The Startup Curve

I'm working with a few startups right now that are in various phases of Paul Graham's startup curve:

Many people think startups are up and to the right all the time. But more services exhibit this "startup curve" than any other growth pattern. Of course, some never get past the trough of sorrow. But many do. Mostly by staying focused on the problem they are trying to solve and working diligently to get to the promised land.

I had lunch with an entrepreneur yesterday who I've been working with for two decades now. On his most recent project, it took him years to get to the promised land. But he is there now, usage is scaling, customers are renewing, and the business is finally making money. It was great to see that and he was justifiably proud of the accomplishment.

It turns out, like most success stories, the answer was simplifying the service. Taking features out. Reducing the value proposition to a clear and simple use case. This was not done in a vacuum. This was done by releasing a less than perfect product to the market, finding a few customers who wanted a less than perfect product, and then listening carefully to those customers to get to the ideal product.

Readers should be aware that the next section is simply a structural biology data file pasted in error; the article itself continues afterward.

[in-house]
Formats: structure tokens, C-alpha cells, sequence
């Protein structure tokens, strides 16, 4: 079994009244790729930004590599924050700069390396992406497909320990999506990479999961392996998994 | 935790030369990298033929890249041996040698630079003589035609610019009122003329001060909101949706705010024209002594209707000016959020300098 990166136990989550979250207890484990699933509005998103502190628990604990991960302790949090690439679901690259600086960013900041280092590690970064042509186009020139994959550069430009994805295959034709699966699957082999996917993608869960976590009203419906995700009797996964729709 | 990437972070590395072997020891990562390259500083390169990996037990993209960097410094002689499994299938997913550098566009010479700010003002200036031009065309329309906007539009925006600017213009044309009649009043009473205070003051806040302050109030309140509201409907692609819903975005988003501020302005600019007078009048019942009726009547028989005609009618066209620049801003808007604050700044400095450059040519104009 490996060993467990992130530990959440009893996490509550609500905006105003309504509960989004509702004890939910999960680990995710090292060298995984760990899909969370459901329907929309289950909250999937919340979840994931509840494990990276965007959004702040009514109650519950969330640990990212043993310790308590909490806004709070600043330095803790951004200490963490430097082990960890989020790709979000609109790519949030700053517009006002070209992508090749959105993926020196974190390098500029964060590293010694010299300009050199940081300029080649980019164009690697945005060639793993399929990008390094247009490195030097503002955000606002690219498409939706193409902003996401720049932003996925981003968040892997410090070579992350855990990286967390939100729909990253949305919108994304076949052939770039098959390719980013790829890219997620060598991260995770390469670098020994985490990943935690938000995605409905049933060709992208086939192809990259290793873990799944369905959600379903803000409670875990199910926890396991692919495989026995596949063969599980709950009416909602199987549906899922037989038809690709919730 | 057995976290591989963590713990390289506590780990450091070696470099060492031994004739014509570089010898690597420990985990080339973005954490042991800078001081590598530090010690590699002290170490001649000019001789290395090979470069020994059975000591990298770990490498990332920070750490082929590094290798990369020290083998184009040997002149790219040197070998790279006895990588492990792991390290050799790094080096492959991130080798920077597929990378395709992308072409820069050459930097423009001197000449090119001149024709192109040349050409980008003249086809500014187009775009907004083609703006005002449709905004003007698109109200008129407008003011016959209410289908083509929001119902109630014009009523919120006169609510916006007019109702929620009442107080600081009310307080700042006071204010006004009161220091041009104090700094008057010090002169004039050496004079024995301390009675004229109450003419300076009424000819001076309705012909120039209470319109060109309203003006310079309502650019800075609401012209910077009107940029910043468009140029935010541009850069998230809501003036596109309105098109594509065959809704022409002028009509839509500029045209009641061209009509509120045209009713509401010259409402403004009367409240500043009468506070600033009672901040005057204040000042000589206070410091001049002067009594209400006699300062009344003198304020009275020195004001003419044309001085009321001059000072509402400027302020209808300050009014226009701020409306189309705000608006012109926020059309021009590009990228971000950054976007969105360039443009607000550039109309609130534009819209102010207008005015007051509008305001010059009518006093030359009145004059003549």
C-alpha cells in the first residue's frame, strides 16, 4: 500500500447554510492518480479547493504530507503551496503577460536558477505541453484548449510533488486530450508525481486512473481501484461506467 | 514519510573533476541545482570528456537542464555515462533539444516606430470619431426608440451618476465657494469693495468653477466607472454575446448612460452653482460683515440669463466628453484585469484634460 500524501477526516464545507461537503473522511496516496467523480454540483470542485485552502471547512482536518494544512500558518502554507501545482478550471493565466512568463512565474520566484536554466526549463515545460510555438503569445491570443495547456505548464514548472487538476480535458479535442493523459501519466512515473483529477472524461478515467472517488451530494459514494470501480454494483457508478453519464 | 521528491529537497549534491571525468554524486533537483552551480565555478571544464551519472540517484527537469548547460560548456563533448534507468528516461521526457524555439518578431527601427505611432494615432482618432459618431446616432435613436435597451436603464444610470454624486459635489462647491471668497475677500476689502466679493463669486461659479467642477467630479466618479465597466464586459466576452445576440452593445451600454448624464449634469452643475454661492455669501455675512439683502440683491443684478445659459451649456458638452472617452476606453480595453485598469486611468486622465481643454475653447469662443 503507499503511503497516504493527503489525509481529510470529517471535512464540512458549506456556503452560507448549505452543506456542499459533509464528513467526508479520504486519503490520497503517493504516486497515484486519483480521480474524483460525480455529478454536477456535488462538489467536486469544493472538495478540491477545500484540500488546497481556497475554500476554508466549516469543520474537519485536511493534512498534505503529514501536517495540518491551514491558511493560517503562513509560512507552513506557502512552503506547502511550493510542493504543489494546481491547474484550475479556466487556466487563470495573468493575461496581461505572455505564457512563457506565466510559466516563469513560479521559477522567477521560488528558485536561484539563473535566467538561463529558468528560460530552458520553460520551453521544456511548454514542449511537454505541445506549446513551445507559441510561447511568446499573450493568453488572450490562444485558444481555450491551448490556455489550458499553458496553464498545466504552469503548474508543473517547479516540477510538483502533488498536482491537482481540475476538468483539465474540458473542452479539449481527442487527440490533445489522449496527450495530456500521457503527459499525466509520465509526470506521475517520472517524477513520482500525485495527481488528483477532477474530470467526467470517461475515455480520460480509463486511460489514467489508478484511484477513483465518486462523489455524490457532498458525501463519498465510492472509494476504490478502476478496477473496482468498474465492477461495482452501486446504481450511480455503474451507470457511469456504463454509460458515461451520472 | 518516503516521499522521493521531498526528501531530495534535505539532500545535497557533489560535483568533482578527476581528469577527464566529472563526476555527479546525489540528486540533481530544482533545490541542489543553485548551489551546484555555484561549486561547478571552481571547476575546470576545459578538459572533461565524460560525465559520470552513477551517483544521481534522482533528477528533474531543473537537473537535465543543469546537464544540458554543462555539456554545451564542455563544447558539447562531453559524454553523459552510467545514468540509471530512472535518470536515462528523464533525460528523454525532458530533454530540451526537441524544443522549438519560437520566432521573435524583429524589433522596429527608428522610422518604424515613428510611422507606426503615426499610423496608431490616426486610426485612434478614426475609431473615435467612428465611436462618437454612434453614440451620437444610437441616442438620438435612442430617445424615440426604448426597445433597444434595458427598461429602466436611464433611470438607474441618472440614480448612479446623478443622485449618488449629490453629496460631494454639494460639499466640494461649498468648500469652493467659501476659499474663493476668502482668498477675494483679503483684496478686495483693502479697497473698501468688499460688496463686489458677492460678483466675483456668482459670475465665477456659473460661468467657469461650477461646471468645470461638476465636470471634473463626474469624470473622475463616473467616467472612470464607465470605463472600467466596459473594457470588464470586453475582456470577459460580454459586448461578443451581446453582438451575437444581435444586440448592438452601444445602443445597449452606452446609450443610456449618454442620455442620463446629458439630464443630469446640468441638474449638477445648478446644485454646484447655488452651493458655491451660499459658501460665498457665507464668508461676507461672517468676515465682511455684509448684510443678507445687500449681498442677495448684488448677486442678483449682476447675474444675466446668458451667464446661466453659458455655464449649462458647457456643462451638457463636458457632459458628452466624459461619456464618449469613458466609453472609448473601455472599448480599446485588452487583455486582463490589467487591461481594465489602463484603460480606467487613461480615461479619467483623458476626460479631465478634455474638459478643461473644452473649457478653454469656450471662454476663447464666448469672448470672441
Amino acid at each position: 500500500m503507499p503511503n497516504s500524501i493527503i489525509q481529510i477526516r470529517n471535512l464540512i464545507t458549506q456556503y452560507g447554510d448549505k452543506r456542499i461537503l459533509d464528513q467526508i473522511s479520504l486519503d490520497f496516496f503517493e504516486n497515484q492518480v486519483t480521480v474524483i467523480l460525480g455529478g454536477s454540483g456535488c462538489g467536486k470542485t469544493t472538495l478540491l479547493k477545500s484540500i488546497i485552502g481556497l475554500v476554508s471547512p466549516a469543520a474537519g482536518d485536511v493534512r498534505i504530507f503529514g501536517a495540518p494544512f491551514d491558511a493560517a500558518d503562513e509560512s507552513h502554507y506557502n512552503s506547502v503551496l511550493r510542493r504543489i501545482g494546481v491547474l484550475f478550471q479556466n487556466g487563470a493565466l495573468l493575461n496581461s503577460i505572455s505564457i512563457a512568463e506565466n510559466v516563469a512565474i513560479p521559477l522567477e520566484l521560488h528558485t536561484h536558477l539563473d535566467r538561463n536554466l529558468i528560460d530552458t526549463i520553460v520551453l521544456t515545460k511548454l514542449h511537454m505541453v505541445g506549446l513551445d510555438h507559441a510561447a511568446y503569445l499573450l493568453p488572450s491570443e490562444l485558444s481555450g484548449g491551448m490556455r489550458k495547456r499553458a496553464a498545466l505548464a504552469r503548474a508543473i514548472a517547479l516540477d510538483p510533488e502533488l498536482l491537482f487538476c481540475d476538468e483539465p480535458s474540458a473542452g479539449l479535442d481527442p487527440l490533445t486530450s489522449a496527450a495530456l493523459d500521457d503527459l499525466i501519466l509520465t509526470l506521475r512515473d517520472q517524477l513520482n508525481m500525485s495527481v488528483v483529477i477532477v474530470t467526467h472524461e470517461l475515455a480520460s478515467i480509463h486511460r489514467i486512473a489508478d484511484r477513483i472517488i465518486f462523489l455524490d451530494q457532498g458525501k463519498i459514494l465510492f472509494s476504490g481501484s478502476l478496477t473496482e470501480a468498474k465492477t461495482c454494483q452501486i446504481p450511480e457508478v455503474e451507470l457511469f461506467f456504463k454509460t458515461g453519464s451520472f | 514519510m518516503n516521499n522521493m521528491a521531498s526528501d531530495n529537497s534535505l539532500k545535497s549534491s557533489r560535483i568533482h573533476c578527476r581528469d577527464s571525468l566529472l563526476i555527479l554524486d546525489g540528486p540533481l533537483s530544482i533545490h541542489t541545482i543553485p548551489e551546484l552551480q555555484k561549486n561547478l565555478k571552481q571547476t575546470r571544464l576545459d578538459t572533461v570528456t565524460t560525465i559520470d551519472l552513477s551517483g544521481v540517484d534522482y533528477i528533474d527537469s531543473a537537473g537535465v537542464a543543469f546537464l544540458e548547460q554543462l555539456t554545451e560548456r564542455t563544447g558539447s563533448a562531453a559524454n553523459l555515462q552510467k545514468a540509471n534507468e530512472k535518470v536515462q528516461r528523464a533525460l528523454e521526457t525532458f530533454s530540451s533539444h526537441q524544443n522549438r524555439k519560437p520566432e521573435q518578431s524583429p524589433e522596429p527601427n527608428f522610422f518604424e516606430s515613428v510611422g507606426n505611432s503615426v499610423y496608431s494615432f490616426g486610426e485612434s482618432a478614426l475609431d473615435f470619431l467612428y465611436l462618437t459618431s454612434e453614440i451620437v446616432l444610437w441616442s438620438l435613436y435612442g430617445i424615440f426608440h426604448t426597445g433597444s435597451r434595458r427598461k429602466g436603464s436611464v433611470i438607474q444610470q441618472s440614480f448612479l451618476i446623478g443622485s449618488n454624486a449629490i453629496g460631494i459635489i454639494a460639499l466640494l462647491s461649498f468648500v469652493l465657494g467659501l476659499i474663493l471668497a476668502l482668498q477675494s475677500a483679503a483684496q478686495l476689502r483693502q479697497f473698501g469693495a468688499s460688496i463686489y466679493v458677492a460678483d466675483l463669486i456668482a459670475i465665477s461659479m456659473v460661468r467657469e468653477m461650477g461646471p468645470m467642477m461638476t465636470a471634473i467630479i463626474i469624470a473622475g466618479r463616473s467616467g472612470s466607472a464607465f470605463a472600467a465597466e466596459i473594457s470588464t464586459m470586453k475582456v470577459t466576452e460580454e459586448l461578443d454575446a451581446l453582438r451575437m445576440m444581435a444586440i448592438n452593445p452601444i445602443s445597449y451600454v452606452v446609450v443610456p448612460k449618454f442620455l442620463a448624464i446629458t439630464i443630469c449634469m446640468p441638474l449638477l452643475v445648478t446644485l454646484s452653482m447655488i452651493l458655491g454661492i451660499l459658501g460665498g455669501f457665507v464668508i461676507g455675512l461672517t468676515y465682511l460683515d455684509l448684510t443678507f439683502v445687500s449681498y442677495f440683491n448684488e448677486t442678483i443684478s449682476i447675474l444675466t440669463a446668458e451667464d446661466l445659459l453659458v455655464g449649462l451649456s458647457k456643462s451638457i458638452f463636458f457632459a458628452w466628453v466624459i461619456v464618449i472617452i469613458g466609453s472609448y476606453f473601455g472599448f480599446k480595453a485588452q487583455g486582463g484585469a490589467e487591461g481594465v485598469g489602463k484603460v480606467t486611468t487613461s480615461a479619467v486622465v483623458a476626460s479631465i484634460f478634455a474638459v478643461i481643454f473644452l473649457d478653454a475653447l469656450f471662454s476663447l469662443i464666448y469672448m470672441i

This is why you must go through the roller coaster ride. The wearing off phase is scary. The trough of sorrow is horrible. The crash of ineptitude is a near death experience. But without all of them, you can't get feedback, you can't learn what is just hype, and what is reality.

So to all those entrepreneurs whittling away in their offices trying to find out when to release their product to the market, I say "get on with it". You are going to have to go on the roller coaster ride at some point. Might as well start now.

#VC & Technology

Comments (Archived):

  1. RichardF

    thanks for the kick in the ass…

    1. fredwilson

      it was aimed elswhere

      1. JimHirshfield

        In the head?

        1. Mark Essel

          The groin?

  2. jason wright

    Looks like the EEG of a bipolar manic depressive.

    1. fredwilson

      that’s about right.

      1. jason wright

        Prescribe lithium Dr Fred, lots of lithium.

        1. Emily Merkle

          that plus a good anti-psychotic like Zyprexa is called for in these cases Рtrust me. 

    2. Mark Essel

      You’ve identified the character of a business ūüôā

      1. jason wright

        role model

      2. ShanaC

        what is this?

        1. testtest

          it’s from a film called¬†Equilibrium. it muses on an Orwellian-like dystopia were senses are outlawed, repressed by drugs, and the main¬†antagonist¬†is a big-brother figure. starring such actors as Christian Bale and Sean Bean

          1. jason wright

            A Media Corp version of dystopia where the burning of books becomes the burning of Hollywood content. A not too subtle piece of propaganda out of the media industry in defense of *its* right of ‘free speech’. I’m not sure where that leaves the masses. ¬†

    3. jason wright

      or the stages of the male urethra?